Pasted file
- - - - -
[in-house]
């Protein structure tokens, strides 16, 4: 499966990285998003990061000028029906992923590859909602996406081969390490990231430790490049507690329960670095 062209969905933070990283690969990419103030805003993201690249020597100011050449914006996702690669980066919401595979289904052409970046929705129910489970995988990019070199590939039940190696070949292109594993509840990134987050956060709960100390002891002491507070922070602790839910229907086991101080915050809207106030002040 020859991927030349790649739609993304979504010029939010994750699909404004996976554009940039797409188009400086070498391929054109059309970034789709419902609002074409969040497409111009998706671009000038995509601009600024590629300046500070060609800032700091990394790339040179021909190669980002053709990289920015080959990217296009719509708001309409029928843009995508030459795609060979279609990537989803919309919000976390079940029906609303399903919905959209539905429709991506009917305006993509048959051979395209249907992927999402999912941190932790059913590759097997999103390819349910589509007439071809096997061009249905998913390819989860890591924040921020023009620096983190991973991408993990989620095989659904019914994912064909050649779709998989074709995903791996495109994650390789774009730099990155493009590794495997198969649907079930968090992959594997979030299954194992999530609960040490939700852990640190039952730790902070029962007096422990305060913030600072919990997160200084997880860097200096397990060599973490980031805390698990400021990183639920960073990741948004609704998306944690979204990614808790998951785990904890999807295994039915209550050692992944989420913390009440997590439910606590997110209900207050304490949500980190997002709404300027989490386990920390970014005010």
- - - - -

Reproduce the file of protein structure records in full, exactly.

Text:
[in-house]
């Protein structure tokens, strides 16, 4: 499966990285998003990061000028029906992923590859909602996406081969390490990231430790490049507690329960670095 062209969905933070990283690969990419103030805003993201690249020597100011050449914006996702690669980066919401595979289904052409970046929705129910489970995988990019070199590939039940190696070949292109594993509840990134987050956060709960100390002891002491507070922070602790839910229907086991101080915050809207106030002040 020859991927030349790649739609993304979504010029939010994750699909404004996976554009940039797409188009400086070498391929054109059309970034789709419902609002074409969040497409111009998706671009000038995509601009600024590629300046500070060609800032700091990394790339040179021909190669980002053709990289920015080959990217296009719509708001309409029928843009995508030459795609060979279609990537989803919309919000976390079940029906609303399903919905959209539905429709991506009917305006993509048959051979395209249907992927999402999912941190932790059913590759097997999103390819349910589509007439071809096997061009249905998913390819989860890591924040921020023009620096983190991973991408993990989620095989659904019914994912064909050649779709998989074709995903791996495109994650390789774009730099990155493009590794495997198969649907079930968090992959594997979030299954194992999530609960040490939700852990640190039952730790902070029962007096422990305060913030600072919990997160200084997880860097200096397990060599973490980031805390698990400021990183639920960073990741948004609704998306944690979204990614808790998951785990904890999807295994039915209550050692992944989420913390009440997590439910606590997110209900207050304490949500980190997002709404300027989490386990920390970014005010």